Your browser does not support javascript:   Search for gard hereSearch for news-and-events here.

Diseases

Genetic and Rare Diseases Information Center (GARD)

Print friendly version

Essential thrombocythemia


Other Names for this Disease
  • Essential thrombocytosis
  • Hemorrhagic thrombocythemia
  • Idiopathic thrombocythemia
  • Primary thrombocythemia
See Disclaimer regarding information on this site. Some links on this page may take you to organizations outside of the National Institutes of Health.


Your Question

Is the use of Adderall®, Wellbutrin®, Xanax®, Zoloft®, Ambien®, or Deplin® associated with essential thrombocythemia?

Our Answer

We have identified the following information that we hope you find helpful. If you still have questions, please contact us.

What is essential thrombocythemia?

Essential thrombocythemia belongs to a group of conditions called myeloproliferative disorders. Myeloproliferative disorders cause platelets, white blood cells and red blood cells to grow abnormally in the bone marrow (the soft tissue inside the hollow part of bones that helps form blood cells). In essential thrombocythemia, the body produces too many platelet cells. The signs and symptoms vary from person to person, with up to two-thirds of patients not having any symptoms when the platelet cell count first increases. Signs and symptoms may include significant increased production of megakaryocyte (a cell in the bone marrow that is responsible for making platelets), enlargement of the spleen (splenomegaly), and bleeding and/or clotting episodes.[1][2]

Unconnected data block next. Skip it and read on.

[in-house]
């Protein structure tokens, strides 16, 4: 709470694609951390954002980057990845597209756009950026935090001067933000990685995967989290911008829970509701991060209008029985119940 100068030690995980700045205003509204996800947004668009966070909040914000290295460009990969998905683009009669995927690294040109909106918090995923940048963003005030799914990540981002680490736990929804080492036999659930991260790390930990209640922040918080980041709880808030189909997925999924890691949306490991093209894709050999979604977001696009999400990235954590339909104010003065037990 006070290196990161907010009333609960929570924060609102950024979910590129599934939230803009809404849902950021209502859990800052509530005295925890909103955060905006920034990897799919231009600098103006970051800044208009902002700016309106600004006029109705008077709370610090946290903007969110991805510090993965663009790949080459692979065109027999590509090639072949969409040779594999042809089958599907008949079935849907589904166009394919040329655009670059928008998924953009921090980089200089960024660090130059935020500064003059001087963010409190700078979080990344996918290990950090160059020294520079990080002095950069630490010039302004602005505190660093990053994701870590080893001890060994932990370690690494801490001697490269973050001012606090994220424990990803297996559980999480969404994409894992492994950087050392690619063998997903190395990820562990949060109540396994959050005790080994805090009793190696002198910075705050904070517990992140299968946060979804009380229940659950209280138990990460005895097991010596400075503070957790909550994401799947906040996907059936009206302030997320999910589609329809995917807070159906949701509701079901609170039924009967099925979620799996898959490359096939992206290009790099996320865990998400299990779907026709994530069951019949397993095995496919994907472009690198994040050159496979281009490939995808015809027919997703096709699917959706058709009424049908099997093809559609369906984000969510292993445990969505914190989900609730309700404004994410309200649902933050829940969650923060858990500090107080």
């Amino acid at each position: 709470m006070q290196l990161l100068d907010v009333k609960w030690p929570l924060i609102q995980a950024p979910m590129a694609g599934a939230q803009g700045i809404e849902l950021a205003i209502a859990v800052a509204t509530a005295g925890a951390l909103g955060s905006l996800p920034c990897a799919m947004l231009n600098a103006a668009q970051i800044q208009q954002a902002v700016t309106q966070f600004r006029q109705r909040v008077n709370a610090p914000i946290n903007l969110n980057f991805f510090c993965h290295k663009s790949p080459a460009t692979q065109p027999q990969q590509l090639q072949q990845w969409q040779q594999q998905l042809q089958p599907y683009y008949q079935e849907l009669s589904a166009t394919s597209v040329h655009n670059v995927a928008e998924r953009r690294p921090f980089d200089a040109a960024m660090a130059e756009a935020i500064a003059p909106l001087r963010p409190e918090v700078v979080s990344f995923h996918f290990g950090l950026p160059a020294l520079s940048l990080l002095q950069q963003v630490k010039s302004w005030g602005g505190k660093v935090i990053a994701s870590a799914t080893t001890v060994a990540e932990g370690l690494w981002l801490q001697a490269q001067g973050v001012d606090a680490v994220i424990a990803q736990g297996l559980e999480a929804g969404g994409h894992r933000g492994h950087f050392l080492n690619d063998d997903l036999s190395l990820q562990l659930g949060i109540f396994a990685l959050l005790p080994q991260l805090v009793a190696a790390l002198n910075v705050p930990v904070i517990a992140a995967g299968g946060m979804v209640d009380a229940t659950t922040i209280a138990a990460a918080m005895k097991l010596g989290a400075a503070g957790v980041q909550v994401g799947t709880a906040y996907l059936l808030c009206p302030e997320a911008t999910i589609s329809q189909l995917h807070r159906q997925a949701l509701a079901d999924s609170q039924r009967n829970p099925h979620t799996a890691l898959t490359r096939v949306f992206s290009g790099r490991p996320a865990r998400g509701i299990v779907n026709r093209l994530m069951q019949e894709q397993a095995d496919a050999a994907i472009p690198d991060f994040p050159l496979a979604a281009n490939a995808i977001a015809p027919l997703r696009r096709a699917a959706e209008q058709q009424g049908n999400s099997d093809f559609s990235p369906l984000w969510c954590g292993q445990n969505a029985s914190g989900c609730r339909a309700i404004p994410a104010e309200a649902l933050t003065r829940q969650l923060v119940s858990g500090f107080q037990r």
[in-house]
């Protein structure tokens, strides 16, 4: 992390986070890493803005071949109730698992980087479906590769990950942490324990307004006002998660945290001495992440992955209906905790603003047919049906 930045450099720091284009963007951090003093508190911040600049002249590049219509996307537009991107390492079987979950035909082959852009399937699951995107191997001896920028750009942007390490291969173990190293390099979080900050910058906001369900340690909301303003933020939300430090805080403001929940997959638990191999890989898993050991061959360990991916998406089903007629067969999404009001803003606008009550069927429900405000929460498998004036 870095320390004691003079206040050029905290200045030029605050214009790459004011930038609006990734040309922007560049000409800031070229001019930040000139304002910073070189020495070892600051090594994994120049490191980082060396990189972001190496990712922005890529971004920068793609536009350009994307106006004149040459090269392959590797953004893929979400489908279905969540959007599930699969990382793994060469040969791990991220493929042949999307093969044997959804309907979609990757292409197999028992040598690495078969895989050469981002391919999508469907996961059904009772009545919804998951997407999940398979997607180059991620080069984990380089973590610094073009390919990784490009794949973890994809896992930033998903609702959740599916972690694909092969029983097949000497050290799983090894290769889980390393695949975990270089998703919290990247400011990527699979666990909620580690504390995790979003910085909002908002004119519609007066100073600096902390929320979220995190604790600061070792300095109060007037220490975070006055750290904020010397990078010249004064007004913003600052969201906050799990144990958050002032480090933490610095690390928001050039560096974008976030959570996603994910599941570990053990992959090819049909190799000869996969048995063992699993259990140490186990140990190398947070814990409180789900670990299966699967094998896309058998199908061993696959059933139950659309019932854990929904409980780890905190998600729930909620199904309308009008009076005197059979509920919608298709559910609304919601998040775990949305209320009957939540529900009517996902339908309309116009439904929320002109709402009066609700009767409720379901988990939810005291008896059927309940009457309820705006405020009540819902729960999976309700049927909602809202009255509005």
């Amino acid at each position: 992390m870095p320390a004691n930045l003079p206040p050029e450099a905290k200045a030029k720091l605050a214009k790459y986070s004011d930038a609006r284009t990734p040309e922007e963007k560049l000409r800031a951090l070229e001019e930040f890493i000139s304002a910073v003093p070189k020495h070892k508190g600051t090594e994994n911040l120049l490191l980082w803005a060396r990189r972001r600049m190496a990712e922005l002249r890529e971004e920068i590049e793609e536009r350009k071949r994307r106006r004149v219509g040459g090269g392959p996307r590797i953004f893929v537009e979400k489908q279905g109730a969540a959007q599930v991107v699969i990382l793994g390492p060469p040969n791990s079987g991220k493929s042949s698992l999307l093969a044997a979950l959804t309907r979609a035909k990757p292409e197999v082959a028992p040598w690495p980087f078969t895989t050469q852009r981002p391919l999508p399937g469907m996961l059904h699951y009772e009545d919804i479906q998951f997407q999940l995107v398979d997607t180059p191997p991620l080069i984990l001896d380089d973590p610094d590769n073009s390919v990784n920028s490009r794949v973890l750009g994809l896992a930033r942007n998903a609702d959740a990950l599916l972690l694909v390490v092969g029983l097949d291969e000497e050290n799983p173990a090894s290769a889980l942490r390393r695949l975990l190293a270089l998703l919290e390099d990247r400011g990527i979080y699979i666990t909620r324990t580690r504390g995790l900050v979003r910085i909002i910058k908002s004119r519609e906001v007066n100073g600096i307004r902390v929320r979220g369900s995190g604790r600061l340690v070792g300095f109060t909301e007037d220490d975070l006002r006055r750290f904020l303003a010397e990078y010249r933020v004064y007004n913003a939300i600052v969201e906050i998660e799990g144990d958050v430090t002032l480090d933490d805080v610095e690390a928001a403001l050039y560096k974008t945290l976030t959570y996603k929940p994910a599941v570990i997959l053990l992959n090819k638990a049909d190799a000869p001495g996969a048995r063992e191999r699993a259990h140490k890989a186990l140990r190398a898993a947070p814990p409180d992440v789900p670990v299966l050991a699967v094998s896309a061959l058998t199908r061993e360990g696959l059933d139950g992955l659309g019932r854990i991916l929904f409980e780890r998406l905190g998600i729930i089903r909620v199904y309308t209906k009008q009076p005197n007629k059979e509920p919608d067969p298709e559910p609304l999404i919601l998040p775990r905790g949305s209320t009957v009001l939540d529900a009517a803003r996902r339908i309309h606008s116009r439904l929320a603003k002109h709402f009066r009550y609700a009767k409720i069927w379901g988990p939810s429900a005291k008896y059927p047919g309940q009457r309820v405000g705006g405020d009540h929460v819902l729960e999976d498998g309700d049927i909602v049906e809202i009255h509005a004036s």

Last updated: 6/30/2011

Is the use of Adderall®, Wellbutrin®, Xanax®, Zoloft®, Ambien®, or Deplin® associated with essential thrombocytosis?

We are not aware of an association between the use of these drugs and essential thrombocytosis. Little is known about the cause of essential thrombocythemia. It is known that the condition starts with a change (mutation) in the DNA of a single cell in the bone marrow. The single cell clones itself; therefore, those other cells inherit the same mutation in their DNA. The cause for the DNA change in the first cell is unknown.[1]

If you have questions or concerns regarding these drugs we recommend that you speak with your healthcare provider. You can also visit the following links to MedlinePlus.gov, a Web site designed by the National Library of Medicine to help people research health questions, for more information about these medicines, including possible side effects.

Dextroamphetamine and Amphetamine (Adderall®)
http://www.nlm.nih.gov/medlineplus/druginfo/meds/a601234.html

Bupropion (Wellbutrin®)
http://www.nlm.nih.gov/medlineplus/druginfo/meds/a695033.html

Alprazolam (Xanax®)
http://www.nlm.nih.gov/medlineplus/druginfo/meds/a684001.html

Sertraline (Zoloft®)
http://www.nlm.nih.gov/medlineplus/druginfo/meds/a697048.html

Zolpidem (Ambien®)
http://www.nlm.nih.gov/medlineplus/druginfo/meds/a693025.html

General information on Deplin can be found by visitng the following link to the American Association of Retired Persons (AARP) Web site:
http://healthtools.aarp.org/goldcontent/l-methylfolate

Last updated: 1/28/2010

References